There’s a lot of beauty and detail in film. And when it comes to digitising your film, you want to find someone that appreciates the beauty, and is willing to put in the effort to capture detail.
How we get the best out of your film
Scanning is a multistage process, which is way you need to ensure you choose a business that is proficient in all the stages.
Cleaning and Repairs
After many times running through a projector, the film collects a lot of dust and grime. It’s important to clean the film carefully, as incorrect cleaning can lead to more scratching.
A scanner is basically a machine that transports the film from one reel to another along rollers, and photographs each frame on the film. A good scanner has a smooth transport system, accurate frame registration, and a high quality camera. Although just as a good camera requires a good photographer to make the most of it, the same goes for a scanner. We use the Moviestuff Universal MKII scanner that has a 2K camera. We manually scan the film, watching it in real time and making adjustments to get the best result.
The software that accommodates the scanner provides different export options after scanning. The fastest is to export as a .AVI, but unfortunately there isn’t much range to adjust exposure or colour. We take the longer option to export a TIFF image sequence, so every image on the film is exported as a single TIFF image file. These are uncompressed, so once we assemble them as a movie at 16,18 or 24fps, there’s a huge amount of room to adjust exposure and make colour adjustments for fade and incorrect filter setting. Many will choose the fast option, but it’s a disservice to the film.
Corrections and Exports
We make adjustments with the editing software Davinci Resolve, which allows professional adjustments of the overall look of the film. Most scans will require the exposure (brightness) to be adjusted, and some will need colour fade to be corrected. AGFA film tends to always fade to magenta, which can be corrected to an acceptable degree. Also we sometimes found people filmed without the daylight filter engaged on their camera. the film was balanced to warm tungsten light, so if you shot it outside in cool daylight, you needed to flick the switch to engage the orange filter, otherwise the film would turn out blue! This can also be corrected. After all necessary adjustments, we will export it as a .mp4 file, or an Apple ProRes file if you’d prefer.
A Little More About The Scanner
This is the scanner we use – the Moviestuff Universal MkII.
We can currently scan 8mm (Regular 8, Super 8) and 16mm film, and will be adding other formats guides such as 9.5 Pathé, 28mm and 35mm film as needed.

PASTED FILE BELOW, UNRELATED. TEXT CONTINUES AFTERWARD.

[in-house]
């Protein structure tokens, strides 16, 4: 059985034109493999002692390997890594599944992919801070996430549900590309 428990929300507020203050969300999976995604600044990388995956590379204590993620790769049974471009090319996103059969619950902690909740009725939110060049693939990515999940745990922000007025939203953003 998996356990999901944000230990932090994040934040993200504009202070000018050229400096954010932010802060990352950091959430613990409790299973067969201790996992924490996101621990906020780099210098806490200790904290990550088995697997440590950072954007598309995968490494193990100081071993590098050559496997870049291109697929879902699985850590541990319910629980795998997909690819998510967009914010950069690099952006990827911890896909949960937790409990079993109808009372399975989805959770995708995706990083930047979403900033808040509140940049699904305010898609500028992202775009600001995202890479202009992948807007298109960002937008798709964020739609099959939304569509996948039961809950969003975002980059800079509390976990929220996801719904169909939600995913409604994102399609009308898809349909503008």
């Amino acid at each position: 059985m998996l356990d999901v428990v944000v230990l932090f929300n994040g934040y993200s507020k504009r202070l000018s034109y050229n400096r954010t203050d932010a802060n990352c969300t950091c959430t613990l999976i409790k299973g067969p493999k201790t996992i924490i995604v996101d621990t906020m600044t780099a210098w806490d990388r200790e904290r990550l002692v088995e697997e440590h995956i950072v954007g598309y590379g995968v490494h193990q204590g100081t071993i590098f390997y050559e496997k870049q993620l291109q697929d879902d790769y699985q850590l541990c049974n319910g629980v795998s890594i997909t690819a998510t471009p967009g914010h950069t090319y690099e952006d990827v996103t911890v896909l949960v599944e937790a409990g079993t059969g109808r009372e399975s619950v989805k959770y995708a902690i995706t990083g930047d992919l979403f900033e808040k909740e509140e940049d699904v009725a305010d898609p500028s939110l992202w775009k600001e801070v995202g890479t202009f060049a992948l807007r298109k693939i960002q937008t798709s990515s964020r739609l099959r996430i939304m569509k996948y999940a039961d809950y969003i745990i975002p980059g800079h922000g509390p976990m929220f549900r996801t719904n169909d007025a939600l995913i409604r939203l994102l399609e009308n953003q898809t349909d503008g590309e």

It will scan at 2k – 2048 x 1536 resolution, which is higher than 1080p “Full HD”
It only contact the film by the edges, so there’s no scratching of the actual image frame.
There’s no claw mechanism to push the film along like a projector. the camera is triggered to take a photo as the hole in the film passes by a sensor.
It’s the latest model by the company, many others are still using the previous model with the lower quality camera.
Always ensure you know what the company you choose to scan your precious film with is using. It makes all the difference!
Do it once, and do it right
Not everyone’s the same
There are huge variations in quality from various businesses offering digitisation. It's very important not to base your decision on who to trust with digitising your film just on price.
This is the job you really only want to do once, so make a worthwhile investment to have it correctly digitised.
We put care, time and love into digitising families films. Scanning film and working with the files takes a long time! if a business is cheap for scanning, you can't expect them to be putting in the same amount of time and care. You need to judge on quality, not only cost.
One of the best restoration features of our service
This is an extreme case of scratched film. The scratches are caused from projecting the film. Normally if the film or projector was dirty at the time, as it runs through it creates very obvious vertical scratches.
Wet Gate Scanning
We have modified our scanner to add our own designed wetgate, something that isn’t included by default on these scanners. Wetgate film scanning is the process of coating the film in a suitable solvent which fills the scratches and cracks, making them appear almost invisible to the scanners camera. The solvent evaporates immediately before the film is rewound on the take up reel. The results speak for themselves! it’s a huge improvement over any software available that claims to reduce scratching.